In 1926, His Eminence, Most. Rev. William Cardinal O’Connell, Archbishop of Boston, founded Cathedral High School next door to his seat at the Cathedral of the Holy Cross in Boston’s South End. The school’s founding was made possible by the generosity of the estate of a benefactor, Mary C. Keith, and its history of philanthropy-based education continues through today.
Cathedral High School was created to serve the youth of the city of Boston to “develop [them] spiritually, intellectually, and socially, and to train Catholic leaders” in the words of the founding mission statement.
The school adopted the personal episcopal motto of its founder, Cardinal O’Connell: Vigor in Arduis — Latin often translated as “strength in the face of adversity.” It was to be an incredibly apt choice for Cathedral which has served generations of immigrants, first-generation Americans, and inner-city youth from all walks of life. The motto highlights the resolve of Cathedral scholars who persevere through academic and personal challenges to achieve great success.
From the beginning and for many decades, the school was primary staffed by Sisters of Saint Joseph of Boston (CSJ). The religious order of sisters taught and administrated the school for many decades. Today, several full-time Sisters of Saint Joseph continue to serve the students of Cathedral High School.
The school was elevated from a parish high school to an archdiocesan central high school in 1950 recognizing that it was one of several such schools in Boston to serve a population much broader than its parishioners.
In 2004, Cathedral High School became an independent Catholic high school, legally incorporated under the governance of a Board of Trustees.
A new 13,000 square foot gymnasium and multi-purpose space was opened on the school grounds in 2006. The added athletic facilities include an outdoor basketball court, a weight room, sports medicine and physical therapy space, and accommodations to hold school-wide assemblies. The construction was funded entirely by the generosity of Cathedral’s donors and benefactors.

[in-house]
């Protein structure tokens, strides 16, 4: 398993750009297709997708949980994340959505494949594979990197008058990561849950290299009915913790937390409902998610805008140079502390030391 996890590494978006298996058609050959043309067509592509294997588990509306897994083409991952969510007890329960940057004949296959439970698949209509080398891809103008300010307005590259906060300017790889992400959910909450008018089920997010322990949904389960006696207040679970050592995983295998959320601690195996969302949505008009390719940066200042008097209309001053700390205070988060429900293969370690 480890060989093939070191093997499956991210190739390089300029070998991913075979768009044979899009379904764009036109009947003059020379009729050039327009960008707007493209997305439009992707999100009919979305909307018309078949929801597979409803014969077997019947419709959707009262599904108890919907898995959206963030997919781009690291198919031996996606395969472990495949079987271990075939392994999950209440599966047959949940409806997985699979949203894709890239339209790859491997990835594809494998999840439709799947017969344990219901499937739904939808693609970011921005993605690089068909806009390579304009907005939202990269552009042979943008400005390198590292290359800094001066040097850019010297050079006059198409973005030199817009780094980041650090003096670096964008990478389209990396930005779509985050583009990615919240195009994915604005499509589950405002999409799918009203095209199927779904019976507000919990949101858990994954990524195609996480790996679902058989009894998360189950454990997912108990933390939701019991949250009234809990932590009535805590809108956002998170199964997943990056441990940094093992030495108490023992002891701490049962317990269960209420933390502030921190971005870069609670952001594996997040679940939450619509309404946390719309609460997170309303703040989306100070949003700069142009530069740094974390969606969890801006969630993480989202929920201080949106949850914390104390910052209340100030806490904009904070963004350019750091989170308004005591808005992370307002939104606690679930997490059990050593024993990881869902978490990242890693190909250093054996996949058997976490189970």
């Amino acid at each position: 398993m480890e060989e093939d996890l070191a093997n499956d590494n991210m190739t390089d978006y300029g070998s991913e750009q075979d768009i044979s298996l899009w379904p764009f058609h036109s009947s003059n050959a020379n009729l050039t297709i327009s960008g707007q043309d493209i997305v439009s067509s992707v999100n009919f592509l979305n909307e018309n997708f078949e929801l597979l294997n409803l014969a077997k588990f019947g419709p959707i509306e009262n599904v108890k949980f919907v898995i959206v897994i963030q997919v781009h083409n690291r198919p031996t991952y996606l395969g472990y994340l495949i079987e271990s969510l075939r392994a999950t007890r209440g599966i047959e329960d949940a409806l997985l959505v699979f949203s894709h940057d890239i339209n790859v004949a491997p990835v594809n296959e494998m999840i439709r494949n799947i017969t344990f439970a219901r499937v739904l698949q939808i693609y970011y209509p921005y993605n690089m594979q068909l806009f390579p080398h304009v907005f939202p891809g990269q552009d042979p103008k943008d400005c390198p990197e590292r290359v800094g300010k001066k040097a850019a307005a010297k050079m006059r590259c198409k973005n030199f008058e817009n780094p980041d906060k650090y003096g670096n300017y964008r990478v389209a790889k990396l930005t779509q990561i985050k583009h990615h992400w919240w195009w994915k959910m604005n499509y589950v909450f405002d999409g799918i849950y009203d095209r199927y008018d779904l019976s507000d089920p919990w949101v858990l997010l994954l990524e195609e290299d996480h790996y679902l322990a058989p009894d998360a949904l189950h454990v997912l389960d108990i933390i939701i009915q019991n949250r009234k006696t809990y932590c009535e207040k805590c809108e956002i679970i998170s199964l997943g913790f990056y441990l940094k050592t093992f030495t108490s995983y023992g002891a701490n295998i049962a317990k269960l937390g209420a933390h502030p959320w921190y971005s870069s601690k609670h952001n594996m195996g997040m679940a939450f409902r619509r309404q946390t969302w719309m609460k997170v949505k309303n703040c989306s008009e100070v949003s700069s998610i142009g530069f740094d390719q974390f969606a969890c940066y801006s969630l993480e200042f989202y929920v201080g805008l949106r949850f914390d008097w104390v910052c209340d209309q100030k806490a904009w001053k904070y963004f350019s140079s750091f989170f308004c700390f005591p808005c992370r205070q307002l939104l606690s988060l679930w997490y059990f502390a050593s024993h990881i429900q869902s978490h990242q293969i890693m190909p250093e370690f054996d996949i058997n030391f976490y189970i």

In order to begin to prepare students earlier for college, Cathedral added the junior high or middle school grades (7th and 8th grades) in 2010, which have since steadily expanded.
Our Lady of Perpetual Help Mission Grammar School in Roxbury and Cathedral High School announced a Catholic Urban Partnership in 2014 creating a more seamless and supportive pre-kindergarten to college pathway for Boston youth.
In September 2018, a brand new, 15,000-square-foot Applied Learning Center was opened in a wing of the school which once was the Cathedral Convent. The state-of-the-art facility, the result of an $8 Million “Full STEAM Ahead” campaign, enables Cathedral to expand programs for STEAM-based learning: science, technology, engineering, arts, and mathematics. The Applied Learning Center includes a design-based learning makerspace lab, complete with a state-of-the-art Autodesk 3-D printer, an area dedicated to arts and cultural activities, as well as seven additional collaborative learning spaces.
Today, the school serves more than 275 students from across Boston—particularly Dorchester, Mattapan, Roxbury, and Hyde Park. Together with a dedicated lay and religious faculty, an updated school facility, and a rigorous applied learning curriculum, 100% of Cathedral’s seniors have graduated high school and 100% have earned college admission for nearly 20 consecutive years. Cathedral continues its more than 95 year history of providing unparalleled educational opportunities to the young people of Boston.